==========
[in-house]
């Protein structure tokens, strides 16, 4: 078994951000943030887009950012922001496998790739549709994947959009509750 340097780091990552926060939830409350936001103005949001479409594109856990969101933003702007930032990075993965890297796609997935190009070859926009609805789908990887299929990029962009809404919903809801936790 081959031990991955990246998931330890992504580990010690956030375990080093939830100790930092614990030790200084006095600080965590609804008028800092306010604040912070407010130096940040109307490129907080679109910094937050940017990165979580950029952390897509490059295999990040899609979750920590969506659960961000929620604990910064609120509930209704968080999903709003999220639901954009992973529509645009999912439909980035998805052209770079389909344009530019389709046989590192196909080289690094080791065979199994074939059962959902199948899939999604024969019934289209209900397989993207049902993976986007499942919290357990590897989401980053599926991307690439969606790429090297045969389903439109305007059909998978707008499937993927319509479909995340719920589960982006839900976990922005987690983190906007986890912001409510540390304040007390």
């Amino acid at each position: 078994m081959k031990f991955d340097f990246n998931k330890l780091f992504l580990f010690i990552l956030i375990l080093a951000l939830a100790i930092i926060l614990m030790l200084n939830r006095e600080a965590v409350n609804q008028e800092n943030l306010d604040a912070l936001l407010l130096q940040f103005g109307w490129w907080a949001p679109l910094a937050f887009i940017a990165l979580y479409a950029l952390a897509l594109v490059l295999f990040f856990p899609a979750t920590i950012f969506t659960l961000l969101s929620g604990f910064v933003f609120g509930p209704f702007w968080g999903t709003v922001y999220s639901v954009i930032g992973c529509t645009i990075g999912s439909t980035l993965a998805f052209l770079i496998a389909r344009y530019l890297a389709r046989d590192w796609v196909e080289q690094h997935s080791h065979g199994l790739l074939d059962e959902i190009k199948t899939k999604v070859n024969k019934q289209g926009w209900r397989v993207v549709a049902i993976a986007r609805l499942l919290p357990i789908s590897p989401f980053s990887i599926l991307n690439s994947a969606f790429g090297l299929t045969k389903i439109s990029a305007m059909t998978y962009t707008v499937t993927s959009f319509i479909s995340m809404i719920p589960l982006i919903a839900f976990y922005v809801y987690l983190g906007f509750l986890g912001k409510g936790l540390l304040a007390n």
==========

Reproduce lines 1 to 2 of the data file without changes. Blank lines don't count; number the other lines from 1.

[in-house]
């Protein structure tokens, strides 16, 4: 078994951000943030887009950012922001496998790739549709994947959009509750 340097780091990552926060939830409350936001103005949001479409594109856990969101933003702007930032990075993965890297796609997935190009070859926009609805789908990887299929990029962009809404919903809801936790 081959031990991955990246998931330890992504580990010690956030375990080093939830100790930092614990030790200084006095600080965590609804008028800092306010604040912070407010130096940040109307490129907080679109910094937050940017990165979580950029952390897509490059295999990040899609979750920590969506659960961000929620604990910064609120509930209704968080999903709003999220639901954009992973529509645009999912439909980035998805052209770079389909344009530019389709046989590192196909080289690094080791065979199994074939059962959902199948899939999604024969019934289209209900397989993207049902993976986007499942919290357990590897989401980053599926991307690439969606790429090297045969389903439109305007059909998978707008499937993927319509479909995340719920589960982006839900976990922005987690983190906007986890912001409510540390304040007390």